Teens using gang-rape as power tool

Girl raped

One in four South African men have committed a rape, most of them during their teenage years when young men use gang rape

as a way of demonstrating their power when they feel slighted, said a researcher on sexual violence.

“A boyfriend organises to have sex with his girlfriend and then he tricks her into a situation where his other friends come into the room and then the gang rape is perpetrated,” Rachel Jewkes said by phone from South Africa, where experts met this week to assess research on preventing violence against women.

“Sometimes it is done purely as sport…You get groups of boys hanging round in rural areas who have got nothing better to do.”

South Africa’s Medical Research Council (MRC), where Jewkes heads the gender and health unit, says half of the South African men who say they have raped have committed the crime multiple times.

Sexual violence has gained global attention following U.S. President Barack Obama’s call to end sexual assault of students and Hollywood star Angelina Jolie’s advocacy for women raped in warzones. Ending violence against women is among the United Nations new development goals.


At this week’s Sexual Violence Research Initiative conference, researchers presented their latest findings, from giving pigs to rape survivors to restore their social status to stopping Ugandan teachers from beating their students.

The key ingredients that emerged as the most important for preventing sexual violence were getting people to reflect on gender inequalities and improving their communication skills.

“The bottom line in terms of preventing rape is we have to change the way in which gender relations are configured and the way in which men see themselves as men,” Jewkes said.

Men rape because they believe it is a legitimate way to dominate and control women, she said.

All of the effective interventions also teach assertiveness and conflict-resolution skills.

One school-based intervention presented at the conference, called PREPARE, showed that giving such lessons to teenagers in South Africa reduced violence in their sexual relationships.

Childhood experiences are also important – it has long been known that men who are sexually abused as children often act it out as adults through rape.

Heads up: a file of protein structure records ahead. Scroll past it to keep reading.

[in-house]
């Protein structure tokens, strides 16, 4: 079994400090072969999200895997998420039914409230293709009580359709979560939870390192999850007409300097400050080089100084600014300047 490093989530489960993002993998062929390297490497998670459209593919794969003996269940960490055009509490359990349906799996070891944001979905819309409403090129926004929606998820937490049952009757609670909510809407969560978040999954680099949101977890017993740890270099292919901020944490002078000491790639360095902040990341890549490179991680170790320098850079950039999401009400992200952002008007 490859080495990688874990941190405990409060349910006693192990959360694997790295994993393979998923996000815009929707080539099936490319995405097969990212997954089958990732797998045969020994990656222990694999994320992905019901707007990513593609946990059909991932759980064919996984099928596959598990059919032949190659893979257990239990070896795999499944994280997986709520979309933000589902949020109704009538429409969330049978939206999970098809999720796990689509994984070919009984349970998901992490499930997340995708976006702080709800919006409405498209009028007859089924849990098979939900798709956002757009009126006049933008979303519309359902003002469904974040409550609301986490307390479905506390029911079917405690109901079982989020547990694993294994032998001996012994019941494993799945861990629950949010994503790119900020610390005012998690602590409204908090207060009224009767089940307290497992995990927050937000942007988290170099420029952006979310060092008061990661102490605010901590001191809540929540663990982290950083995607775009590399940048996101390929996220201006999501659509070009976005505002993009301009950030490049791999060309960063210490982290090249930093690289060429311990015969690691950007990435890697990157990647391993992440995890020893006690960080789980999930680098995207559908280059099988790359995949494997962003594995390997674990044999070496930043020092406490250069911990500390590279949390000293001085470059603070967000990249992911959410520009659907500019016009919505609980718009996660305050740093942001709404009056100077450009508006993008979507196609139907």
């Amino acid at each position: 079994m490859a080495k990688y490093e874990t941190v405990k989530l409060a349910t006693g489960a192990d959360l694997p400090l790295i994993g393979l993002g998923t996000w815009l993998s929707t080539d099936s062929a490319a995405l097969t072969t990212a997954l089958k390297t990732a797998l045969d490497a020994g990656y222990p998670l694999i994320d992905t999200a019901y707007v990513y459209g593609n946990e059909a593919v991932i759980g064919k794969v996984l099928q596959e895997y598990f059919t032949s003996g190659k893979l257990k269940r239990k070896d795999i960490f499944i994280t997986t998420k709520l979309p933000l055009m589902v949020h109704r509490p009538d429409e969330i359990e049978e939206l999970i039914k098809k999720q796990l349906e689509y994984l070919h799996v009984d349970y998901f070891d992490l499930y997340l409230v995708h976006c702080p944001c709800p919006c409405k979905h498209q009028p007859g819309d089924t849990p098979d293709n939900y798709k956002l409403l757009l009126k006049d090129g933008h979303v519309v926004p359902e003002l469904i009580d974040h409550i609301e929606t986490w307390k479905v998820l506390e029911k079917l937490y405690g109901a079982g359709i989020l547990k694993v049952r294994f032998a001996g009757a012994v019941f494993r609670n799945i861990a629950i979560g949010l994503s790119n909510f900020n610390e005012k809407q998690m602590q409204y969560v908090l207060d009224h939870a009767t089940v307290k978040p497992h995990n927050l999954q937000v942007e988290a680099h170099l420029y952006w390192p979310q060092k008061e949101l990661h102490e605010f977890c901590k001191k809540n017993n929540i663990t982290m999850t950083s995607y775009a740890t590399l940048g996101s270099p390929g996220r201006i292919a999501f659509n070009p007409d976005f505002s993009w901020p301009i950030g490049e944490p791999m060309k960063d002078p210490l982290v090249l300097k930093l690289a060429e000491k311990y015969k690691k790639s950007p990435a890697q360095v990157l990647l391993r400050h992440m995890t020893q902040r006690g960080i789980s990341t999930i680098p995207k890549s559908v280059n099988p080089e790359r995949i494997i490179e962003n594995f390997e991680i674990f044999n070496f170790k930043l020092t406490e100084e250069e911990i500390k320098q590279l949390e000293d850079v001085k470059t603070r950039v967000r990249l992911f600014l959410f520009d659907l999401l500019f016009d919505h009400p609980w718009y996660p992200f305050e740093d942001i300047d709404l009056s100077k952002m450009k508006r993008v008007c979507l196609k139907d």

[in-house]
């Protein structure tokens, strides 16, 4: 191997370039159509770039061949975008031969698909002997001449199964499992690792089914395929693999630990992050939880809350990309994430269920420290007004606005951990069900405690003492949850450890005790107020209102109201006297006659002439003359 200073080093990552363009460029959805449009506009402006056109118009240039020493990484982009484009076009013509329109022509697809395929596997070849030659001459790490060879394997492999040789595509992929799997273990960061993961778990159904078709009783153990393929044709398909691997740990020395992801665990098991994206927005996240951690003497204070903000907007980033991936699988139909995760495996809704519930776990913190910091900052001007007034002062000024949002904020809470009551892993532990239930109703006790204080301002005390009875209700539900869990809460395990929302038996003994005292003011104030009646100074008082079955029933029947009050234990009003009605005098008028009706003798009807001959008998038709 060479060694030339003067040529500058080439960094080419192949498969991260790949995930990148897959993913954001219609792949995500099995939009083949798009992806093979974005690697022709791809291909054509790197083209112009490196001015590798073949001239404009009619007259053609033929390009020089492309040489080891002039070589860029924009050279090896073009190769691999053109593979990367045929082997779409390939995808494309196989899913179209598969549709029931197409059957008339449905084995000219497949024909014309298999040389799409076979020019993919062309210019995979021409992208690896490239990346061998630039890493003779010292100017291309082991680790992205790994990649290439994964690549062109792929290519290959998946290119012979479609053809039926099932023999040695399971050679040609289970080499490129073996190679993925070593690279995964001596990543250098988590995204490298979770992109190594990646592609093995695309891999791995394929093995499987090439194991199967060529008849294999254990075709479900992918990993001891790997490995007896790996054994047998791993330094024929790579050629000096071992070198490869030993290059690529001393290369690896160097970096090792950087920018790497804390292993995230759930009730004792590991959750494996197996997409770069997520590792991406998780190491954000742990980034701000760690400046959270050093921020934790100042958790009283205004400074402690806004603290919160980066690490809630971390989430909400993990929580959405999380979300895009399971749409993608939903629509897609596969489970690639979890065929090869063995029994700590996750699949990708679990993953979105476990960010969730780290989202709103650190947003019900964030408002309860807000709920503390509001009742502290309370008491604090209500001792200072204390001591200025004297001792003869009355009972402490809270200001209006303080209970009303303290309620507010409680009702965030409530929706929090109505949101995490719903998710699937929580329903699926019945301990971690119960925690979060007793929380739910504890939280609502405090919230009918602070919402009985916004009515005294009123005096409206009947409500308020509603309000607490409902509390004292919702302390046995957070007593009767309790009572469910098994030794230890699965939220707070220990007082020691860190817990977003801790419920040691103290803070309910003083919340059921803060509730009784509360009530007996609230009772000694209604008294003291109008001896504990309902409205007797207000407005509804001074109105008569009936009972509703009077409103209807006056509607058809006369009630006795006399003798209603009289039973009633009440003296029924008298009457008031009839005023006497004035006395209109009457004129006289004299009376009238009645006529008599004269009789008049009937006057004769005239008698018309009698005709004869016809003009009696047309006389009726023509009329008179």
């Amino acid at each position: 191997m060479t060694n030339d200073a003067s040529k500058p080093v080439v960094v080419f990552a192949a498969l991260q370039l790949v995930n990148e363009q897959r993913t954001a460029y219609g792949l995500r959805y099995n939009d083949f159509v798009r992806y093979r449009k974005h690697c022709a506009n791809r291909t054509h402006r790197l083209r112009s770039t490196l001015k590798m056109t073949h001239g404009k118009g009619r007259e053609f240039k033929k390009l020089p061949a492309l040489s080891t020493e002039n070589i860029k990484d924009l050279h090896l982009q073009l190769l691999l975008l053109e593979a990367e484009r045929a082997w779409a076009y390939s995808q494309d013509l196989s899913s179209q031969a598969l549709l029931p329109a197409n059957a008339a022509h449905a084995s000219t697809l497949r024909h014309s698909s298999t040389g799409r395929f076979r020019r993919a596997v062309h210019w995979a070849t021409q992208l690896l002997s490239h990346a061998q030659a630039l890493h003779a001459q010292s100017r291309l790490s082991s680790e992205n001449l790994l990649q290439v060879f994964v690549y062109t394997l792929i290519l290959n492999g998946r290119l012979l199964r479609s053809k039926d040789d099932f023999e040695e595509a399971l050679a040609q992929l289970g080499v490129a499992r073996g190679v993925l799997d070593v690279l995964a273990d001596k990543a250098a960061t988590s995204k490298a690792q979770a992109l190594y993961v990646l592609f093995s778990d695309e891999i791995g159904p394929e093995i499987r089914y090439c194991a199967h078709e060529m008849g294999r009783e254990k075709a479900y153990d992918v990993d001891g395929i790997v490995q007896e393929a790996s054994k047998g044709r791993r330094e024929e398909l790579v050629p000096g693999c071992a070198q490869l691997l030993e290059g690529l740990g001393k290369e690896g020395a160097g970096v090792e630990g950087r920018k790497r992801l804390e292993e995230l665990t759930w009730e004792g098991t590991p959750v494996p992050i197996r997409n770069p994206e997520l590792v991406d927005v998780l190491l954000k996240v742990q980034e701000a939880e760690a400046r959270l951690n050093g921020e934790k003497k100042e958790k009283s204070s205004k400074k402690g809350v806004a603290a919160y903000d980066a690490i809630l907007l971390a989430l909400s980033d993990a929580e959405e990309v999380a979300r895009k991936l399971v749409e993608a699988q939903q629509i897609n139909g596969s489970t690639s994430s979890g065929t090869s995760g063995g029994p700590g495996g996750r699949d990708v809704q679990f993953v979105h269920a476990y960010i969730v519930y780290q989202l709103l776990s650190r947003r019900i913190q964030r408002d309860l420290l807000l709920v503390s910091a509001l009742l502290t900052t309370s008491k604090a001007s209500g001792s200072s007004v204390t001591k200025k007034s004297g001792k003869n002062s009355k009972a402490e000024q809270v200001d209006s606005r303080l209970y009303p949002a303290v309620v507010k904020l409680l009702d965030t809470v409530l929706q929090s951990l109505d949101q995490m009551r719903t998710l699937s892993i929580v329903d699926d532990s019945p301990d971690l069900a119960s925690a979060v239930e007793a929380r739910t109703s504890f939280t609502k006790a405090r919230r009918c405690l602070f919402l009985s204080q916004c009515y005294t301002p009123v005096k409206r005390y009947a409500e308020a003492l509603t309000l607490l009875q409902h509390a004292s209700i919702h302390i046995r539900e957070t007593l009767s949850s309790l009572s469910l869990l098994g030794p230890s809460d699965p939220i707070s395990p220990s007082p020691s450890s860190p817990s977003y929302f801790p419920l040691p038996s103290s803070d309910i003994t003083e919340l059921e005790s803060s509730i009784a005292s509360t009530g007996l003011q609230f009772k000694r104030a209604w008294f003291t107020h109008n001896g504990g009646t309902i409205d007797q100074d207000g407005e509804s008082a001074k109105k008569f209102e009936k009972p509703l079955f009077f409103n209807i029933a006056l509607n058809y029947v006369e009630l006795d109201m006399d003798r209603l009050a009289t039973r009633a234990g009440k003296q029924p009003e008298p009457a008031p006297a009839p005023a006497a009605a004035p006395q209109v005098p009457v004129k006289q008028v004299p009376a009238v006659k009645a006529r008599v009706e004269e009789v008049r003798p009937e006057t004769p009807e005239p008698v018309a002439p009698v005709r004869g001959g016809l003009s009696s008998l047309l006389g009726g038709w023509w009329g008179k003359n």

“We are now coming to understand that all forms of child abuse meted out to boys may translate into a greater likelihood that boys will end up raping when they are older,” Jewkes said.

“Attention is very much turning towards making sure that we protect boys from emotional abuse and neglect and physical abuse, as well as preventing sexual violence.”


Men’s role as family providers can often be a source of stress which can translate into violence, particularly for the unemployed, researchers said.

“Men are frustrated, especially poor, black men and coloured men, and they use violence as a way of claiming their manhood,” said Yandisa Sikweyiya, an MRC researcher.

“It’s violence against peers, violence against partners and violence against anyone that we feel is disrespecting us.”

Violence comes easily in South Africa, Sikweyiya said, as decades of repression by the white-minority apartheid government have been followed by disappointment with democracy.

He has worked on several projects, such as one called Stepping Stones, helping violent young men with multiple sexual partners to see how dangerous their behaviour is.

“I have seen magnificent things happening in front of me,” he said, describing how men have pledged to stop abusing their partners and become better fathers.

But there are still questions over whether changes in attitude mean changes in behaviour, he said.

Fresh evidence will emerge in the next three years as the MRC, with funding from the British government, oversees 18 projects aimed at preventing violence against women and girls in Africa, South Asia and the Middle East.

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